Last week, I looked after Little Niece for the afternoon and she decided that she wanted the toy box and book basket out from their spot by the sofa.
Soon we were outside, having a teddy bears’ picnic in the shade before playing schools. Little Niece was the teacher, I was her helper and the cuddly toys each had a book of their own. Helpfully they also doubled up as clipboards when we had to take them on a nature walk. She is very imaginative!
It was so much fun for both us, with the nostalgia element adding another level of emotion for me.
I’m not sure there is any greater joy than watching a small child enjoy playing with toys that you loved when you were young.
The experience reminded me of why I put the toy box together in the first place. I wrote about this two years ago and decided to reprise the post here…
This morning, my mum sent me a photo message showing my poorly eight year old nephew clutching a well-worn soft toy in the shape of a panda. Pandan, my nephew used to call him, and for years he was never far from his side. I was always extremely thrilled by how much Joe loved Pandan as I had bought the toy for him (although it is perhaps more accurate to say that I collected tokens from the packets of a well-known brand of toilet paper and sent them off with £1.99 for postage and packaging).
Now Joe is almost nine [NOTE: he turned eleven last week!], I hadn’t seen Pandan around for a while. It was so heart-warming to discover that he continued treasured him and still drew comfort from his frankly manky and slightly discoloured fur. It’s funny which toys find a place deep in our heart and which remain simply playthings.
I replied to my mum’s message saying that maybe Joe will put Pandan in a future toy-box too, a joking reference to the toy-box that I have recently created. Over the last few weeks, I have been boring friends and family talking about my new toy-box (okay, so talking and making them look at it).
The toy-box is one of my latest mini-obsessions. I love it almost as much as I love some of its contents. I had thought about putting something like it together shortly after moving into my new home in mid-April, having realised that we live in possibly the most un-child friendly space ever (think lots of potentially dangerous items at low levels and little to distract curious small people with).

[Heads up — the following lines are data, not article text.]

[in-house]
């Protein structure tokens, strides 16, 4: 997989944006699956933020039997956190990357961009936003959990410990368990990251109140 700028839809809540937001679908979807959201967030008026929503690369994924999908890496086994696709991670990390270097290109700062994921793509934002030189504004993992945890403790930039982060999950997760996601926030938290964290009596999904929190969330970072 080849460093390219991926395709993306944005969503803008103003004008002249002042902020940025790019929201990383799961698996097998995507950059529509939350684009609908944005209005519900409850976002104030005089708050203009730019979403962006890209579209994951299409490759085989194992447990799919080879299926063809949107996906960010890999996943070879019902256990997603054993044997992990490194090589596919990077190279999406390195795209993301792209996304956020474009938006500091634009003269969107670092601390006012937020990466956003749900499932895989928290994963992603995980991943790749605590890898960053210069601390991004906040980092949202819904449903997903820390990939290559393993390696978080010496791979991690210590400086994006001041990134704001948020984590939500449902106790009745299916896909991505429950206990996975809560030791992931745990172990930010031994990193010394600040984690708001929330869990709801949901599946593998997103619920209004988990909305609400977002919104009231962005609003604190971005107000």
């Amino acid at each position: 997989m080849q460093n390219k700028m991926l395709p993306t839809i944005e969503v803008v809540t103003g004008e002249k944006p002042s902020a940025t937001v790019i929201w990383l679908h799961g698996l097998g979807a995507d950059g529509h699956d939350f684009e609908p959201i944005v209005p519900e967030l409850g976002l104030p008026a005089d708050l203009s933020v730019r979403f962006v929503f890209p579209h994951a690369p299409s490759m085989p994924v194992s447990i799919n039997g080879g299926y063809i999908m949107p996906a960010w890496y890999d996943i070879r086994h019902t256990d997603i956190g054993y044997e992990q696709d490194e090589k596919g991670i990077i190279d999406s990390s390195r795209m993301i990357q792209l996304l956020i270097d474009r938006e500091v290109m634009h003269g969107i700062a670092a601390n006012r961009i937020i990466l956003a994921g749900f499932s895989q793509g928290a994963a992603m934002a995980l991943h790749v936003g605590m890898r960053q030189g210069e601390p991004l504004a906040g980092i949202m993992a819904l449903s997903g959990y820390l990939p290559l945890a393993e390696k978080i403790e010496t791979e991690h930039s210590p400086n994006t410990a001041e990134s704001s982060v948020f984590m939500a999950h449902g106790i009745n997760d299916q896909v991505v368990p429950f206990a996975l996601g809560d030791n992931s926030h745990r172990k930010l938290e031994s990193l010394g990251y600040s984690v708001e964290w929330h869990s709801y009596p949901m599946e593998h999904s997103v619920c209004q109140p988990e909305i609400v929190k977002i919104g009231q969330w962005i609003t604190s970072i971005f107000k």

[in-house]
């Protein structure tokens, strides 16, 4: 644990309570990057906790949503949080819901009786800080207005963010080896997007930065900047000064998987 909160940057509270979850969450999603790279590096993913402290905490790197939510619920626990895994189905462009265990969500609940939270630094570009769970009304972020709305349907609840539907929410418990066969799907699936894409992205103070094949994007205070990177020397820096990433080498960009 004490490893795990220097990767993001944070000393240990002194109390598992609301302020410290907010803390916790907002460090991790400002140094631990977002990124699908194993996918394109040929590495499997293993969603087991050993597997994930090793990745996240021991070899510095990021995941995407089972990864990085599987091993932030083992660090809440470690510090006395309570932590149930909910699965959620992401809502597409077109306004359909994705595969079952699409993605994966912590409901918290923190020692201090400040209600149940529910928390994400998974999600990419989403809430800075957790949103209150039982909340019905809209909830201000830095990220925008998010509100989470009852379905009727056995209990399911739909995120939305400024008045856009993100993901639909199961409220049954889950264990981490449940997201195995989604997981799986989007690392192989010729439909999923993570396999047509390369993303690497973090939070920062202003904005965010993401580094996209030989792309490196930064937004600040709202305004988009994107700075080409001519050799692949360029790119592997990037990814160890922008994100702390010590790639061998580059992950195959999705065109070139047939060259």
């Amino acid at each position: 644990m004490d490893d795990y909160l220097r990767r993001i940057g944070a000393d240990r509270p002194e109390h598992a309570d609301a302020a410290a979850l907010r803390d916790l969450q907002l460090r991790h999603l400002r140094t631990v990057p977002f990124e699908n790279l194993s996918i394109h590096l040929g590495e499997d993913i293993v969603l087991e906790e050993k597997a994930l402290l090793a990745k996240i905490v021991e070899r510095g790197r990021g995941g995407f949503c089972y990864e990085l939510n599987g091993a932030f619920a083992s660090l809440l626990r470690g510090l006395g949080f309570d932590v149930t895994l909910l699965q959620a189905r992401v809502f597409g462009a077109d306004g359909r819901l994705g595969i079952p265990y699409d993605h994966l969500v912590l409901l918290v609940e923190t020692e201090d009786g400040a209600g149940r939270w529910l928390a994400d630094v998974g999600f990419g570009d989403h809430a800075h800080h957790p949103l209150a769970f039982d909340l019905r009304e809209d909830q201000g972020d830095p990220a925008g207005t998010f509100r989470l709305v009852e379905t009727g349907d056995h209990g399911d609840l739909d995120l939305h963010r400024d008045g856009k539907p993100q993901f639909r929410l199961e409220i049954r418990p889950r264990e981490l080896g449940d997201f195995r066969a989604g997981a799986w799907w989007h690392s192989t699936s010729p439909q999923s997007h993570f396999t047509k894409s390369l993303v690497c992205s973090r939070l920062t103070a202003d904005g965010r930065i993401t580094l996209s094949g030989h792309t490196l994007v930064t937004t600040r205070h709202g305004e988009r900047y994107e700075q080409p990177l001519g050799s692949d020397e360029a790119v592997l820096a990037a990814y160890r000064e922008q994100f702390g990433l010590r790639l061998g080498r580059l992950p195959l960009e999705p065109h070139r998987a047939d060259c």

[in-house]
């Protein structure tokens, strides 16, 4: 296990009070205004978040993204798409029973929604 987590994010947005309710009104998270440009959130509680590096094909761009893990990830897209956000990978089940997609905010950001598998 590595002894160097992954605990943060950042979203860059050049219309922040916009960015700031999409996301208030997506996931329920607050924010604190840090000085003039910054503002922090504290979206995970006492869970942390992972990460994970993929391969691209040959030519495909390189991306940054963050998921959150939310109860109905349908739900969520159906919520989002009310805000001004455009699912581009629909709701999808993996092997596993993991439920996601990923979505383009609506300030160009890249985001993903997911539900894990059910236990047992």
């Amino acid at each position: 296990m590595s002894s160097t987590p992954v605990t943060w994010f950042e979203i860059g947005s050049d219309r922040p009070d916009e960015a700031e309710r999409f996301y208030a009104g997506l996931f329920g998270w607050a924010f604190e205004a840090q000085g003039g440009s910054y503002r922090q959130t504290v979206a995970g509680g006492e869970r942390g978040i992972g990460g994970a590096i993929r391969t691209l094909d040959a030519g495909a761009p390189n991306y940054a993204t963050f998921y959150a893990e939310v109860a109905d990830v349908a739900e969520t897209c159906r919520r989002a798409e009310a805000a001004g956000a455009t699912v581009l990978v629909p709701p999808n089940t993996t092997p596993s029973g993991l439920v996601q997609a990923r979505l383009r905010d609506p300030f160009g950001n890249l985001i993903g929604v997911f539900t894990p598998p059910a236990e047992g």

Whilst we don’t have kids of our own, I want visiting children to be at home here and want their parents to feel relaxed rather than nervous or worried.
One Sunday afternoon, I read an Apartment Therapy post that mentioned the same toy-box idea and that was that: I seized the moment and tore round the place gathering
up any suitable items. Some pencils, plastic cups, a few children’s books that happened to be in unpacked boxes. I had a large basket just right for the job. I even remembered the two hand-knitted rabbits, one of whom featured in my first day at school photograph, suffocating in a plastic box under the bed.
In the weeks since, more bits have been added. I picked up a colouring book from a coffee morning. My boyfriend put in his childhood chess set. I’m keeping my eye out for suitable bits (please someone somewhere get rid of some Lego!) but most of all I’m encouraging my mum to get up the loft and find more of my actual toys out. I’ve already begun bringing things from my parents’ when I visit, including the first book I ever remember, yet I know there is more still in the attic.
Suddenly all these possessions that I’ve never been sure what to do with have had a new
lease of life. This sense of repurposing has bought me genuine joy and contentment. Lots of the standard advice on sentimental items or such like instructs you to have a clearout, perhaps taking a photograph as a reminder of a once-prized object. But is that really
what we always want? Whilst drowning in reminders of the past can stop us from getting on with life in the present, surely we can find ways to forge a new path where we give space to honour our earlier treasures and let the happiness that they bought us then infuse our worlds now.
That is what I feel my new toy-box does. It is my own way through. It isn’t getting rid
of everything, although there will be much from my childhood that I won’t keep. Nor is it shoving it all in some place out of sight (under the bed, the loft, a spare bedroom – preferably in someone else’s house), hoping to never have to deal with it but also never
getting any pleasure from it.
Seeing another child being entertained by toys that you also happily played with is a beautiful sight.
Of course it doesn’t have to be a toy-box. This sense of repurposing can be applied to other possessions too. What item in your home (or left elsewhere!) is languishing? What stuff aren’t you sure what to do with? Is it something that you can breathe new life into in some form or another?
If you like the idea of upcycling then Pinterest is full of amazing ideas to give you
inspiration; I’ve made a board with some of my favourite ideas. Not that you have to be artistic or crafty; if you love reading, can you simply spare some shelf space to your favourite childhood books?
It may be that you decide repurposing actually does involve giving something a new home or to a new owner. I used to have a gorgeous ragdoll that an older cousin made for me when I was born; when she had a daughter, I passed the doll on to her.
Or do you need to rethink in a broader way? Is there a different way of looking at the item(s)? It may be that a mental shift is more useful than a physical transformation. Old toys were literally just old toys until I recognised that they still held their magic for a three year old today just as much as they had for me thirty years ago.
Thank you for reading! Share your repurposing stories in the comments or via social media (the buttons are below). And if you enjoyed reading this post then please do share it – this really makes a difference!